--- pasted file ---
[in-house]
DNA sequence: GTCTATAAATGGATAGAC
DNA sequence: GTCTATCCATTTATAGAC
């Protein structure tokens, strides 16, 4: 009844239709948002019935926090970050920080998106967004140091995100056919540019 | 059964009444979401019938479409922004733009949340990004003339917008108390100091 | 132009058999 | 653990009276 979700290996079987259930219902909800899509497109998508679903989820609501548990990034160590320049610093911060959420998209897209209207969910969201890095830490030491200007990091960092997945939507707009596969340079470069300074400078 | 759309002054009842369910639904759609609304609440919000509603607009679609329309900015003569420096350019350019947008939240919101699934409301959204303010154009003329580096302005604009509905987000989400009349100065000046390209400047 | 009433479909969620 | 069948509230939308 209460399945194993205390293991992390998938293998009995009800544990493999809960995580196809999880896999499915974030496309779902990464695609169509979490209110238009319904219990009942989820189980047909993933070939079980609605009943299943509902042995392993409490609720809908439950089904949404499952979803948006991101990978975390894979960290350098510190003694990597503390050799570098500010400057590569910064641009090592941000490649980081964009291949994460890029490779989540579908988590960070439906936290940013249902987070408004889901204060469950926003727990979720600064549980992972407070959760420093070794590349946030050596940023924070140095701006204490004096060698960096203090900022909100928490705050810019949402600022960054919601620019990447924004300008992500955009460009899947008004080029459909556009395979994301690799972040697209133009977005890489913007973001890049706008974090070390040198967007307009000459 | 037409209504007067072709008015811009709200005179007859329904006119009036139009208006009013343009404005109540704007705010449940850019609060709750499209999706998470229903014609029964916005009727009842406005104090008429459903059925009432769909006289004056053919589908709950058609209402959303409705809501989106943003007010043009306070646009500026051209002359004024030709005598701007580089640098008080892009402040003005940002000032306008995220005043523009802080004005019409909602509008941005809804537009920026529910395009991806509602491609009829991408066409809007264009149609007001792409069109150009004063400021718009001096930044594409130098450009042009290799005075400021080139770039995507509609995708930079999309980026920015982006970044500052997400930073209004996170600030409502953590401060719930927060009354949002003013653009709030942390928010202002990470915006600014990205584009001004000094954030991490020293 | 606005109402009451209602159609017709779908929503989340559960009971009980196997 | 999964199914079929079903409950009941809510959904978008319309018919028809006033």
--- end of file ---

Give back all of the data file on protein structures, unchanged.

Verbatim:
[in-house]
DNA sequence: GTCTATAAATGGATAGAC
DNA sequence: GTCTATCCATTTATAGAC
């Protein structure tokens, strides 16, 4: 009844239709948002019935926090970050920080998106967004140091995100056919540019 | 059964009444979401019938479409922004733009949340990004003339917008108390100091 | 132009058999 | 653990009276 979700290996079987259930219902909800899509497109998508679903989820609501548990990034160590320049610093911060959420998209897209209207969910969201890095830490030491200007990091960092997945939507707009596969340079470069300074400078 | 759309002054009842369910639904759609609304609440919000509603607009679609329309900015003569420096350019350019947008939240919101699934409301959204303010154009003329580096302005604009509905987000989400009349100065000046390209400047 | 009433479909969620 | 069948509230939308 209460399945194993205390293991992390998938293998009995009800544990493999809960995580196809999880896999499915974030496309779902990464695609169509979490209110238009319904219990009942989820189980047909993933070939079980609605009943299943509902042995392993409490609720809908439950089904949404499952979803948006991101990978975390894979960290350098510190003694990597503390050799570098500010400057590569910064641009090592941000490649980081964009291949994460890029490779989540579908988590960070439906936290940013249902987070408004889901204060469950926003727990979720600064549980992972407070959760420093070794590349946030050596940023924070140095701006204490004096060698960096203090900022909100928490705050810019949402600022960054919601620019990447924004300008992500955009460009899947008004080029459909556009395979994301690799972040697209133009977005890489913007973001890049706008974090070390040198967007307009000459 | 037409209504007067072709008015811009709200005179007859329904006119009036139009208006009013343009404005109540704007705010449940850019609060709750499209999706998470229903014609029964916005009727009842406005104090008429459903059925009432769909006289004056053919589908709950058609209402959303409705809501989106943003007010043009306070646009500026051209002359004024030709005598701007580089640098008080892009402040003005940002000032306008995220005043523009802080004005019409909602509008941005809804537009920026529910395009991806509602491609009829991408066409809007264009149609007001792409069109150009004063400021718009001096930044594409130098450009042009290799005075400021080139770039995507509609995708930079999309980026920015982006970044500052997400930073209004996170600030409502953590401060719930927060009354949002003013653009709030942390928010202002990470915006600014990205584009001004000094954030991490020293 | 606005109402009451209602159609017709779908929503989340559960009971009980196997 | 999964199914079929079903409950009941809510959904978008319309018919028809006033």